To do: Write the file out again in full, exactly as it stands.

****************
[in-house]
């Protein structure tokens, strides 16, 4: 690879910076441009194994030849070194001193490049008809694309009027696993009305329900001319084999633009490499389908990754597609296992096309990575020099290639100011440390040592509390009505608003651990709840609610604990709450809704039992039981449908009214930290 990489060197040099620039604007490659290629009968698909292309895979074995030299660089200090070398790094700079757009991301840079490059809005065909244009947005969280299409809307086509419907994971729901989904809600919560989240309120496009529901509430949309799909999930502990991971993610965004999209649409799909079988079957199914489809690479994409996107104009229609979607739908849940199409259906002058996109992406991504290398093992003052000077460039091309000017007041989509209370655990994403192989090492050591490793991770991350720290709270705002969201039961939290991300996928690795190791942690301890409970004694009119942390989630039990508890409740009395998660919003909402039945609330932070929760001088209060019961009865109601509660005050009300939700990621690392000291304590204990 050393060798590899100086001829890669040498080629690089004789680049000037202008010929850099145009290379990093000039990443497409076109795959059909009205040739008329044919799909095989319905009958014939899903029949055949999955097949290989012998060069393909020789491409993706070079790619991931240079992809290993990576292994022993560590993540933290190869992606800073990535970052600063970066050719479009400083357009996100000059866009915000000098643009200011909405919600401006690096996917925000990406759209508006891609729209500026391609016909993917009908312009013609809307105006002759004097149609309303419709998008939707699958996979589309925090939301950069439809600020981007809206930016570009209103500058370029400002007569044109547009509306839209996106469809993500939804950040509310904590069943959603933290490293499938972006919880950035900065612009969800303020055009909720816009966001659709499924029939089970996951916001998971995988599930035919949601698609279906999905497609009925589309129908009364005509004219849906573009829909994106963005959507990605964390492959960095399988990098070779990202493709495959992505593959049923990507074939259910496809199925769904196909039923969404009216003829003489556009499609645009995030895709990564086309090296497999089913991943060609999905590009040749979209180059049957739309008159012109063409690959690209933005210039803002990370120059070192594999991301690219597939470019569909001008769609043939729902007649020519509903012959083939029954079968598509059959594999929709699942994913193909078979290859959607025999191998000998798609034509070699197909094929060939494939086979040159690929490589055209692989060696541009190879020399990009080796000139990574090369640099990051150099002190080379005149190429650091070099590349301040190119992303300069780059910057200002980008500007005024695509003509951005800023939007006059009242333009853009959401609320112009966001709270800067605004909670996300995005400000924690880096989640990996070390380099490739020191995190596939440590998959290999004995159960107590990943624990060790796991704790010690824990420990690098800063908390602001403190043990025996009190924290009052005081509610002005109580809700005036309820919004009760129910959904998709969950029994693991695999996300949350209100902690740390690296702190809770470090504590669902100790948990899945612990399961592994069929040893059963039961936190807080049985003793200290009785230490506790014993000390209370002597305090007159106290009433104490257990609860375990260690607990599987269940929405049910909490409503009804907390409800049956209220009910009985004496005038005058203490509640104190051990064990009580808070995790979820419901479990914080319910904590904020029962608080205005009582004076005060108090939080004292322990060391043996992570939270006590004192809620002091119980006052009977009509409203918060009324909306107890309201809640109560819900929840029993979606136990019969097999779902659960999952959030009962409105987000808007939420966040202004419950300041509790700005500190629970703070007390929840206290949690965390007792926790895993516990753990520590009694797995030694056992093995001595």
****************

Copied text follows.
[in-house]
């Protein structure tokens, strides 16, 4: 690879910076441009194994030849070194001193490049008809694309009027696993009305329900001319084999633009490499389908990754597609296992096309990575020099290639100011440390040592509390009505608003651990709840609610604990709450809704039992039981449908009214930290 990489060197040099620039604007490659290629009968698909292309895979074995030299660089200090070398790094700079757009991301840079490059809005065909244009947005969280299409809307086509419907994971729901989904809600919560989240309120496009529901509430949309799909999930502990991971993610965004999209649409799909079988079957199914489809690479994409996107104009229609979607739908849940199409259906002058996109992406991504290398093992003052000077460039091309000017007041989509209370655990994403192989090492050591490793991770991350720290709270705002969201039961939290991300996928690795190791942690301890409970004694009119942390989630039990508890409740009395998660919003909402039945609330932070929760001088209060019961009865109601509660005050009300939700990621690392000291304590204990 050393060798590899100086001829890669040498080629690089004789680049000037202008010929850099145009290379990093000039990443497409076109795959059909009205040739008329044919799909095989319905009958014939899903029949055949999955097949290989012998060069393909020789491409993706070079790619991931240079992809290993990576292994022993560590993540933290190869992606800073990535970052600063970066050719479009400083357009996100000059866009915000000098643009200011909405919600401006690096996917925000990406759209508006891609729209500026391609016909993917009908312009013609809307105006002759004097149609309303419709998008939707699958996979589309925090939301950069439809600020981007809206930016570009209103500058370029400002007569044109547009509306839209996106469809993500939804950040509310904590069943959603933290490293499938972006919880950035900065612009969800303020055009909720816009966001659709499924029939089970996951916001998971995988599930035919949601698609279906999905497609009925589309129908009364005509004219849906573009829909994106963005959507990605964390492959960095399988990098070779990202493709495959992505593959049923990507074939259910496809199925769904196909039923969404009216003829003489556009499609645009995030895709990564086309090296497999089913991943060609999905590009040749979209180059049957739309008159012109063409690959690209933005210039803002990370120059070192594999991301690219597939470019569909001008769609043939729902007649020519509903012959083939029954079968598509059959594999929709699942994913193909078979290859959607025999191998000998798609034509070699197909094929060939494939086979040159690929490589055209692989060696541009190879020399990009080796000139990574090369640099990051150099002190080379005149190429650091070099590349301040190119992303300069780059910057200002980008500007005024695509003509951005800023939007006059009242333009853009959401609320112009966001709270800067605004909670996300995005400000924690880096989640990996070390380099490739020191995190596939440590998959290999004995159960107590990943624990060790796991704790010690824990420990690098800063908390602001403190043990025996009190924290009052005081509610002005109580809700005036309820919004009760129910959904998709969950029994693991695999996300949350209100902690740390690296702190809770470090504590669902100790948990899945612990399961592994069929040893059963039961936190807080049985003793200290009785230490506790014993000390209370002597305090007159106290009433104490257990609860375990260690607990599987269940929405049910909490409503009804907390409800049956209220009910009985004496005038005058203490509640104190051990064990009580808070995790979820419901479990914080319910904590904020029962608080205005009582004076005060108090939080004292322990060391043996992570939270006590004192809620002091119980006052009977009509409203918060009324909306107890309201809640109560819900929840029993979606136990019969097999779902659960999952959030009962409105987000808007939420966040202004419950300041509790700005500190629970703070007390929840206290949690965390007792926790895993516990753990520590009694797995030694056992093995001595």